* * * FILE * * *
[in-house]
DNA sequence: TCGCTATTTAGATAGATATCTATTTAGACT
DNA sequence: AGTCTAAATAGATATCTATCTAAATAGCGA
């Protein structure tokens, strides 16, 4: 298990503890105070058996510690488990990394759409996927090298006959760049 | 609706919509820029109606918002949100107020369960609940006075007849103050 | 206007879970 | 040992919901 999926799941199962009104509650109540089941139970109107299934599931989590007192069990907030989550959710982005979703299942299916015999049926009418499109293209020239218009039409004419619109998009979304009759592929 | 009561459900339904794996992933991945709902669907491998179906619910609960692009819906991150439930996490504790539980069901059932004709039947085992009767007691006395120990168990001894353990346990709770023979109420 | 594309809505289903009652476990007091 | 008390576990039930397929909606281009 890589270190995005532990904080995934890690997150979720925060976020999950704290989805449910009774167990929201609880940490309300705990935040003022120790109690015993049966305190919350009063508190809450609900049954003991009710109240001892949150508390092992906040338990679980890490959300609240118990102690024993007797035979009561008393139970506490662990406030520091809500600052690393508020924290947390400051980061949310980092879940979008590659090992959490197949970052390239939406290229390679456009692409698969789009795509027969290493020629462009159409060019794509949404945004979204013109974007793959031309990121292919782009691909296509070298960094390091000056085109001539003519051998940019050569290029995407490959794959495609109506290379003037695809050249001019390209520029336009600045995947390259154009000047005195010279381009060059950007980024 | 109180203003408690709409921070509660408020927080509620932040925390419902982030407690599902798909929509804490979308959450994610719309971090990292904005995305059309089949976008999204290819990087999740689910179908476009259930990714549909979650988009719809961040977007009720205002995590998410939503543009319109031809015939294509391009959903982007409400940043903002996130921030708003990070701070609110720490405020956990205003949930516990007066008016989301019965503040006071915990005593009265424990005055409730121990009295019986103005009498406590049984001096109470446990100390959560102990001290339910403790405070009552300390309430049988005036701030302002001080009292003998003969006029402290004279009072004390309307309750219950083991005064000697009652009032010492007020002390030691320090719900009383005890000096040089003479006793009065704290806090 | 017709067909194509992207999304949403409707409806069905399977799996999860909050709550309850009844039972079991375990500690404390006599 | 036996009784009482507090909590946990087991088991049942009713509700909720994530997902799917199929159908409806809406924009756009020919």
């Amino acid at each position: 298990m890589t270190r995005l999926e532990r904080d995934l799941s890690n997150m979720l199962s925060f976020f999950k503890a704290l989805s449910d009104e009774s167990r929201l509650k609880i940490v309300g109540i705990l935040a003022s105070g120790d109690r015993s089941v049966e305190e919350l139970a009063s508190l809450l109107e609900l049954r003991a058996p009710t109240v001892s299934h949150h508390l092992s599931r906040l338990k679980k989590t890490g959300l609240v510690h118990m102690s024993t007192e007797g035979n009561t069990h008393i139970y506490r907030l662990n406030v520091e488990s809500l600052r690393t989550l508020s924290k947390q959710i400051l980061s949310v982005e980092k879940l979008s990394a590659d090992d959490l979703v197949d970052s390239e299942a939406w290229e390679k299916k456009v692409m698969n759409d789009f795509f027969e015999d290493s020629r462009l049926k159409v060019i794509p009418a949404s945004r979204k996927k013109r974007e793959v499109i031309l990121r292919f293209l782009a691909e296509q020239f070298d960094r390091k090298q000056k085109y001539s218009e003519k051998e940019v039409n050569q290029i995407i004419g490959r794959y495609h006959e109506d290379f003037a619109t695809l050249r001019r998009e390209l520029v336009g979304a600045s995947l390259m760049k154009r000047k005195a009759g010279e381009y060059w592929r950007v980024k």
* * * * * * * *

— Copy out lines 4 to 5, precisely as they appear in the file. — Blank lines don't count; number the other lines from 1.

């Protein structure tokens, strides 16, 4: 298990503890105070058996510690488990990394759409996927090298006959760049 | 609706919509820029109606918002949100107020369960609940006075007849103050 | 206007879970 | 040992919901 999926799941199962009104509650109540089941139970109107299934599931989590007192069990907030989550959710982005979703299942299916015999049926009418499109293209020239218009039409004419619109998009979304009759592929 | 009561459900339904794996992933991945709902669907491998179906619910609960692009819906991150439930996490504790539980069901059932004709039947085992009767007691006395120990168990001894353990346990709770023979109420 | 594309809505289903009652476990007091 | 008390576990039930397929909606281009 890589270190995005532990904080995934890690997150979720925060976020999950704290989805449910009774167990929201609880940490309300705990935040003022120790109690015993049966305190919350009063508190809450609900049954003991009710109240001892949150508390092992906040338990679980890490959300609240118990102690024993007797035979009561008393139970506490662990406030520091809500600052690393508020924290947390400051980061949310980092879940979008590659090992959490197949970052390239939406290229390679456009692409698969789009795509027969290493020629462009159409060019794509949404945004979204013109974007793959031309990121292919782009691909296509070298960094390091000056085109001539003519051998940019050569290029995407490959794959495609109506290379003037695809050249001019390209520029336009600045995947390259154009000047005195010279381009060059950007980024 | 109180203003408690709409921070509660408020927080509620932040925390419902982030407690599902798909929509804490979308959450994610719309971090990292904005995305059309089949976008999204290819990087999740689910179908476009259930990714549909979650988009719809961040977007009720205002995590998410939503543009319109031809015939294509391009959903982007409400940043903002996130921030708003990070701070609110720490405020956990205003949930516990007066008016989301019965503040006071915990005593009265424990005055409730121990009295019986103005009498406590049984001096109470446990100390959560102990001290339910403790405070009552300390309430049988005036701030302002001080009292003998003969006029402290004279009072004390309307309750219950083991005064000697009652009032010492007020002390030691320090719900009383005890000096040089003479006793009065704290806090 | 017709067909194509992207999304949403409707409806069905399977799996999860909050709550309850009844039972079991375990500690404390006599 | 036996009784009482507090909590946990087991088991049942009713509700909720994530997902799917199929159908409806809406924009756009020919």
């Amino acid at each position: 298990m890589t270190r995005l999926e532990r904080d995934l799941s890690n997150m979720l199962s925060f976020f999950k503890a704290l989805s449910d009104e009774s167990r929201l509650k609880i940490v309300g109540i705990l935040a003022s105070g120790d109690r015993s089941v049966e305190e919350l139970a009063s508190l809450l109107e609900l049954r003991a058996p009710t109240v001892s299934h949150h508390l092992s599931r906040l338990k679980k989590t890490g959300l609240v510690h118990m102690s024993t007192e007797g035979n009561t069990h008393i139970y506490r907030l662990n406030v520091e488990s809500l600052r690393t989550l508020s924290k947390q959710i400051l980061s949310v982005e980092k879940l979008s990394a590659d090992d959490l979703v197949d970052s390239e299942a939406w290229e390679k299916k456009v692409m698969n759409d789009f795509f027969e015999d290493s020629r462009l049926k159409v060019i794509p009418a949404s945004r979204k996927k013109r974007e793959v499109i031309l990121r292919f293209l782009a691909e296509q020239f070298d960094r390091k090298q000056k085109y001539s218009e003519k051998e940019v039409n050569q290029i995407i004419g490959r794959y495609h006959e109506d290379f003037a619109t695809l050249r001019r998009e390209l520029v336009g979304a600045s995947l390259m760049k154009r000047k005195a009759g010279e381009y060059w592929r950007v980024k």